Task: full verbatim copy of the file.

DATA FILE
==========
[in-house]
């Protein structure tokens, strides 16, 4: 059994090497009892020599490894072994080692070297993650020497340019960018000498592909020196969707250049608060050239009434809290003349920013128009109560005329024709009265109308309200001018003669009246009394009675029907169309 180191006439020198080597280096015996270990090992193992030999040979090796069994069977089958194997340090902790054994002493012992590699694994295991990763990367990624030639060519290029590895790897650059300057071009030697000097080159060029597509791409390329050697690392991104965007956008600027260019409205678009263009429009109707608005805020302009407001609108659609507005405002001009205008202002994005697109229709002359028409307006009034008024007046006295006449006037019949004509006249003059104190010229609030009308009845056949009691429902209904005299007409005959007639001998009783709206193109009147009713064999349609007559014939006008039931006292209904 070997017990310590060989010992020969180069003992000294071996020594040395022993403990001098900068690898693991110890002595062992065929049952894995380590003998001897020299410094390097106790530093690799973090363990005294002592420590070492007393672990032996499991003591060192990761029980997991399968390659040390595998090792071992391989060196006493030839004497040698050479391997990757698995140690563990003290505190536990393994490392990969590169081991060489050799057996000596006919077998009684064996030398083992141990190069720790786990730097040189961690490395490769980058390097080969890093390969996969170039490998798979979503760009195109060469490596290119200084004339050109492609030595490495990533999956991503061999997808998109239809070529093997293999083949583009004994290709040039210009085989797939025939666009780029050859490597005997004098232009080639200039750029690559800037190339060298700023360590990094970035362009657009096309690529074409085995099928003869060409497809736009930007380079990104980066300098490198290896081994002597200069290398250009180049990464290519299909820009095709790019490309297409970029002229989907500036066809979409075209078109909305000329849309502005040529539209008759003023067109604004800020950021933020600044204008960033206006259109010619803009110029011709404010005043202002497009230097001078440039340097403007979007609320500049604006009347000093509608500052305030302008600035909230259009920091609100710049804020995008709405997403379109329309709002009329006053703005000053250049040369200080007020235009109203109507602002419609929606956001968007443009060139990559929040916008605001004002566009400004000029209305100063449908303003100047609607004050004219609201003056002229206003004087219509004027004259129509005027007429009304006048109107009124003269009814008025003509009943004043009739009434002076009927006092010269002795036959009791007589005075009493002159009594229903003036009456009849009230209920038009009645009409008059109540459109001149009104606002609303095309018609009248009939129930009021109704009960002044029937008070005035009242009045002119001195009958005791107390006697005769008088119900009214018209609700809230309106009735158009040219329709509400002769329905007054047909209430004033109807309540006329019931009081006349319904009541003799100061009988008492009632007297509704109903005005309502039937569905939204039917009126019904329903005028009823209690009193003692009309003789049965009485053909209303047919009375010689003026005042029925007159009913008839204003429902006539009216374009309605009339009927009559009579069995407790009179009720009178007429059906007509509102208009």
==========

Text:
[in-house]
């Protein structure tokens, strides 16, 4: 059994090497009892020599490894072994080692070297993650020497340019960018000498592909020196969707250049608060050239009434809290003349920013128009109560005329024709009265109308309200001018003669009246009394009675029907169309 180191006439020198080597280096015996270990090992193992030999040979090796069994069977089958194997340090902790054994002493012992590699694994295991990763990367990624030639060519290029590895790897650059300057071009030697000097080159060029597509791409390329050697690392991104965007956008600027260019409205678009263009429009109707608005805020302009407001609108659609507005405002001009205008202002994005697109229709002359028409307006009034008024007046006295006449006037019949004509006249003059104190010229609030009308009845056949009691429902209904005299007409005959007639001998009783709206193109009147009713064999349609007559014939006008039931006292209904 070997017990310590060989010992020969180069003992000294071996020594040395022993403990001098900068690898693991110890002595062992065929049952894995380590003998001897020299410094390097106790530093690799973090363990005294002592420590070492007393672990032996499991003591060192990761029980997991399968390659040390595998090792071992391989060196006493030839004497040698050479391997990757698995140690563990003290505190536990393994490392990969590169081991060489050799057996000596006919077998009684064996030398083992141990190069720790786990730097040189961690490395490769980058390097080969890093390969996969170039490998798979979503760009195109060469490596290119200084004339050109492609030595490495990533999956991503061999997808998109239809070529093997293999083949583009004994290709040039210009085989797939025939666009780029050859490597005997004098232009080639200039750029690559800037190339060298700023360590990094970035362009657009096309690529074409085995099928003869060409497809736009930007380079990104980066300098490198290896081994002597200069290398250009180049990464290519299909820009095709790019490309297409970029002229989907500036066809979409075209078109909305000329849309502005040529539209008759003023067109604004800020950021933020600044204008960033206006259109010619803009110029011709404010005043202002497009230097001078440039340097403007979007609320500049604006009347000093509608500052305030302008600035909230259009920091609100710049804020995008709405997403379109329309709002009329006053703005000053250049040369200080007020235009109203109507602002419609929606956001968007443009060139990559929040916008605001004002566009400004000029209305100063449908303003100047609607004050004219609201003056002229206003004087219509004027004259129509005027007429009304006048109107009124003269009814008025003509009943004043009739009434002076009927006092010269002795036959009791007589005075009493002159009594229903003036009456009849009230209920038009009645009409008059109540459109001149009104606002609303095309018609009248009939129930009021109704009960002044029937008070005035009242009045002119001195009958005791107390006697005769008088119900009214018209609700809230309106009735158009040219329709509400002769329905007054047909209430004033109807309540006329019931009081006349319904009541003799100061009988008492009632007297509704109903005005309502039937569905939204039917009126019904329903005028009823209690009193003692009309003789049965009485053909209303047919009375010689003026005042029925007159009913008839204003429902006539009216374009309605009339009927009559009579069995407790009179009720009178007429059906007509509102208009």